The disease appears randomly in orchards. After 2-3 years (possibly sooner in peach orchards), infection begins to spread from the first infected trees (Llácer et al., 1986). Graft transmission can contribute significantly to spread in infected areas if certified virus-free material is not used. Dissemination of the virus between areas or countries is most often in uncertified planting material (Diekmann and Putter, 1996).
PPV is occasionally intercepted in fruit-tree material imported into the USA from eastern Europe (Waterworth, 1994). PPV contaminated anthers could potentially play a role in PPV dissemination at the national and international levels (Levy et al., 1995) because the virus is present in these organs. However, this possibility has never been documented in practice.
Seedborne AspectsTop of page
PPV has been detected in seed coats and cotyledons, but embryonic tissue and seedlings obtained from germinated seeds never showed symptoms, and gave negative results for PPV with both ELISA and PCR assays. No PPV isolate is currently recognized to be seed transmitted, so vertical transmission of PPV from infected mother plants to their progeny does not occur (Paquini and Barba, 2006).
Pathway CausesTop of page
Pathway VectorsTop of page
Plant TradeTop of page
|Plant parts liable to carry the pest in trade/transport||Pest stages||Borne internally||Borne externally||Visibility of pest or symptoms|
|Fruits (inc. pods)||adults||Yes||Pest or symptoms usually visible to the naked eye|
|Leaves||adults; nymphs||Yes||Pest or symptoms usually visible to the naked eye|
|Roots||Yes||Pest or symptoms usually invisible|
|Seedlings/Micropropagated plants||adults; nymphs||Yes||Pest or symptoms usually visible to the naked eye|
|Stems (above ground)/Shoots/Trunks/Branches||adults; nymphs||Yes||Pest or symptoms usually visible to the naked eye|
|Plant parts not known to carry the pest in trade/transport|
|Growing medium accompanying plants|
|True seeds (inc. grain)|
Vectors and Intermediate HostsTop of page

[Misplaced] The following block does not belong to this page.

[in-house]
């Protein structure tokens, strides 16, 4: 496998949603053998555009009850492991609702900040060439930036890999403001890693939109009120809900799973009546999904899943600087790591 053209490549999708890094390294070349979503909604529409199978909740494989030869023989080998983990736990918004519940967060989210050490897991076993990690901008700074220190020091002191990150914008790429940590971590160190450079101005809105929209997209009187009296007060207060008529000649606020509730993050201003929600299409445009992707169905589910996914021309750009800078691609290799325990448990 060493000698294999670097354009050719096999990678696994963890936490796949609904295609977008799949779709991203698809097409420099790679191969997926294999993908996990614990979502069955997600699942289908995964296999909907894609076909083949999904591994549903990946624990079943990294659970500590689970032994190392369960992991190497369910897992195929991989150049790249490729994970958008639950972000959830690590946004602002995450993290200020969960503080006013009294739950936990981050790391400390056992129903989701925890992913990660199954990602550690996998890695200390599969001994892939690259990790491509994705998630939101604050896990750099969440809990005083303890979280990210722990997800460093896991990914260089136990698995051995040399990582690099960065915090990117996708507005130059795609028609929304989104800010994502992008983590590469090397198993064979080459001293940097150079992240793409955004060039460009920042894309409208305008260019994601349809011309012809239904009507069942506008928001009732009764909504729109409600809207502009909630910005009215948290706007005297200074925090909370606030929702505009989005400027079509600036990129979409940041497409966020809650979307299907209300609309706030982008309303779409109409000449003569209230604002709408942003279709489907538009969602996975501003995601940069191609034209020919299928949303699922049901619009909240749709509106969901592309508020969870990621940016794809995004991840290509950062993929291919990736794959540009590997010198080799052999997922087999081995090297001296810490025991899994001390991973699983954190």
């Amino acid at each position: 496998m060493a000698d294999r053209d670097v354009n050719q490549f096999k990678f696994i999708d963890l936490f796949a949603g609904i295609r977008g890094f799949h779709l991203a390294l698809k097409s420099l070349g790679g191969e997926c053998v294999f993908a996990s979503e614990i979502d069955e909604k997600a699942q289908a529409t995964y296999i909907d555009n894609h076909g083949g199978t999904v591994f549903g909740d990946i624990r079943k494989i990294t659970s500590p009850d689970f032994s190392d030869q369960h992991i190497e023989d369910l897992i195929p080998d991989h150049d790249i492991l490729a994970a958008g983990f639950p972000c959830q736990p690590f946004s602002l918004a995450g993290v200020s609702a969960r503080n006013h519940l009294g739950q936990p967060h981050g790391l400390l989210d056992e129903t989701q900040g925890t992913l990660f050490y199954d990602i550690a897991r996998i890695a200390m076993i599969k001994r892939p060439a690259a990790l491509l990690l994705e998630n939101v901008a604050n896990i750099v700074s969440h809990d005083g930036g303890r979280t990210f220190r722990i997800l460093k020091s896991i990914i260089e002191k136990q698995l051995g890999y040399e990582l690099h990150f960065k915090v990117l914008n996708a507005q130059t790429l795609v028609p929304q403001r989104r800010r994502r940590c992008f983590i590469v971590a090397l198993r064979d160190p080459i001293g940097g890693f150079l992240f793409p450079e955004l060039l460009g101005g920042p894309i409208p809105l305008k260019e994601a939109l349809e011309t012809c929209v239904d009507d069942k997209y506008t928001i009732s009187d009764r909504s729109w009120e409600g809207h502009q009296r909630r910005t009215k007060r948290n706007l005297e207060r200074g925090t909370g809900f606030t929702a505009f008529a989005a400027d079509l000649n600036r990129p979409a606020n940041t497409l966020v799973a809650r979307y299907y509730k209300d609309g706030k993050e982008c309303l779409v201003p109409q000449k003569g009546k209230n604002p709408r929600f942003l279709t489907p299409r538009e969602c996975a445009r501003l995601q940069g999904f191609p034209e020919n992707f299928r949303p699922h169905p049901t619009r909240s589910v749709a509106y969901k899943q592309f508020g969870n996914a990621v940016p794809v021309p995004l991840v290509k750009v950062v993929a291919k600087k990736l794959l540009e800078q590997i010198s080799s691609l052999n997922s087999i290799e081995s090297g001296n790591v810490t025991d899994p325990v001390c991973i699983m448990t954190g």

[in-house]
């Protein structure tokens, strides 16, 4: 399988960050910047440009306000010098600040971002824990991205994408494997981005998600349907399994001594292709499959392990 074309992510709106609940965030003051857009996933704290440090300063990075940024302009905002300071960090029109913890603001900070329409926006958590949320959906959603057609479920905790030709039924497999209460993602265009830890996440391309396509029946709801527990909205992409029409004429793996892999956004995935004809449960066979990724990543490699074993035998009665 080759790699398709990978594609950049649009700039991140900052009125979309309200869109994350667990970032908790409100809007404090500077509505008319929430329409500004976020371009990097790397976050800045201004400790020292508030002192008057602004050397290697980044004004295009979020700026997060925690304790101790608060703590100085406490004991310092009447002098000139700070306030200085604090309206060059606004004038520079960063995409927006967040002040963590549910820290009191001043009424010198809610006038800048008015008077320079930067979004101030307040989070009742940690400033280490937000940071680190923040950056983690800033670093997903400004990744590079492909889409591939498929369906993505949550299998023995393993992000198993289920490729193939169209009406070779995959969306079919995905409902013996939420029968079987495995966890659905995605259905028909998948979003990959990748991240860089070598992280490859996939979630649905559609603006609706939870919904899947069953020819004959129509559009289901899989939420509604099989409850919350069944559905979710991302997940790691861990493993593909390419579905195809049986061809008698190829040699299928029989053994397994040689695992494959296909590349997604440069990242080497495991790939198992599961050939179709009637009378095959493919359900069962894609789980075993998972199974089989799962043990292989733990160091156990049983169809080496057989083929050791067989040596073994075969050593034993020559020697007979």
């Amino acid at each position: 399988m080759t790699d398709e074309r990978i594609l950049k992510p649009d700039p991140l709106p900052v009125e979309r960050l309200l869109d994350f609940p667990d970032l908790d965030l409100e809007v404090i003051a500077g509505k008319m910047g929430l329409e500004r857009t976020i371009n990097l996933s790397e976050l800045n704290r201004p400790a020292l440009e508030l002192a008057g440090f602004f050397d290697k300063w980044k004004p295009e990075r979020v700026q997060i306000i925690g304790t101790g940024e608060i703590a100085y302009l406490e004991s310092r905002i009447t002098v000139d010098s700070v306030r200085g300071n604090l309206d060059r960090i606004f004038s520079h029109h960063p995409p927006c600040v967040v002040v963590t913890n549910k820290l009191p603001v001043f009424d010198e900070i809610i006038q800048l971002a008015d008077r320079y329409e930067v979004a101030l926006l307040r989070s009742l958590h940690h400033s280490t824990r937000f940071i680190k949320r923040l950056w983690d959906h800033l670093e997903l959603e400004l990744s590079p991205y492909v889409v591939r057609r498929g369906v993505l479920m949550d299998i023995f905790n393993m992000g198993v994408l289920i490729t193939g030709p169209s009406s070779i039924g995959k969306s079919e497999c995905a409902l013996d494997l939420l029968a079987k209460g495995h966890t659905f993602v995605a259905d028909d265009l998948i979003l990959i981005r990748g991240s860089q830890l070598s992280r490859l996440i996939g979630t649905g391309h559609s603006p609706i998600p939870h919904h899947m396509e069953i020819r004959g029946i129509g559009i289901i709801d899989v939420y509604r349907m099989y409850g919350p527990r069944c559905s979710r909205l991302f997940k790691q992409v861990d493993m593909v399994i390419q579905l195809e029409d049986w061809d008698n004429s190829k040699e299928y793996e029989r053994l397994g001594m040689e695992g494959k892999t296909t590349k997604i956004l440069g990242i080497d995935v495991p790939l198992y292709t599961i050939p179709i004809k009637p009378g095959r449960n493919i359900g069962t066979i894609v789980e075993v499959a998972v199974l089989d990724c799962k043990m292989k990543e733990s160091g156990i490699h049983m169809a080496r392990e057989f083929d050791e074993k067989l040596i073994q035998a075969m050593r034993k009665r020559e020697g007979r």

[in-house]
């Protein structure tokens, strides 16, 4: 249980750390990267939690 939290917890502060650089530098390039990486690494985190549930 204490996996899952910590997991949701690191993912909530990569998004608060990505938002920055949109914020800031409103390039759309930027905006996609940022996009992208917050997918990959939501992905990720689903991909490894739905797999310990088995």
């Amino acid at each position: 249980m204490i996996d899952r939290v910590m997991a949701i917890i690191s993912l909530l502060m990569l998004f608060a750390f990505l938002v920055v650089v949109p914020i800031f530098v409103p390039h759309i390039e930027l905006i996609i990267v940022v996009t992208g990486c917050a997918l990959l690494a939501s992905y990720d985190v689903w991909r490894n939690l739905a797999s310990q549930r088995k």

|Aphis craccivora||Glasa and Candresse, 2005.||Insect|
|Aphis gossypii||Glasa and Candresse, 2005.||Insect|
|Aphis hederae||Glasa and Candresse, 2005.||Insect|
|Aphis spiraecola||Glasa and Candresse, 2005.||Insect|
|Brachycaudus cardui||Glasa and Candresse, 2005.||Insect|
|Brachycaudus helichrysi||Glasa and Candresse, 2005.||Insect|
|Brachycaudus persicae||Glasa and Candresse, 2005.||Insect|
|Metopolophium dirhodum||Gildow et al., 2004.||Insect|
|Myzus persicae||Glasa and Candresse, 2005.||Insect|
|Myzus varians||Glasa and Candresse, 2005.||Insect|
|Phorodon humuli||Glasa and Candresse, 2005.||Insect|
|Rhopalosiphum padi||Glasa and Candresse, 2005.||Insect|
Impact SummaryTop of page
|Human health||Positive and negative|
ImpactTop of page
Economic ImpactTop of page
PPV is an EPPO A2 quarantine pest (OEPP/EPPO, 1983, 1990, 2004). It is also considered to be a quarantine pest by IAPSC and NAPPO (Foster and Hadidi, 1998; Thompson, 1998). In the EPPO region, it presents a major risk to apricots (Prunus armeniaca), plums and peaches (Prunus persica) in many countries where it is still absent or very localized (Diekmann and Putter, 1996). In addition, its presence in a country creates difficulties for the export of certified planting material. An EPPO quarantine procedure for PPV has been prepared (OEPP/EPPO, 1992).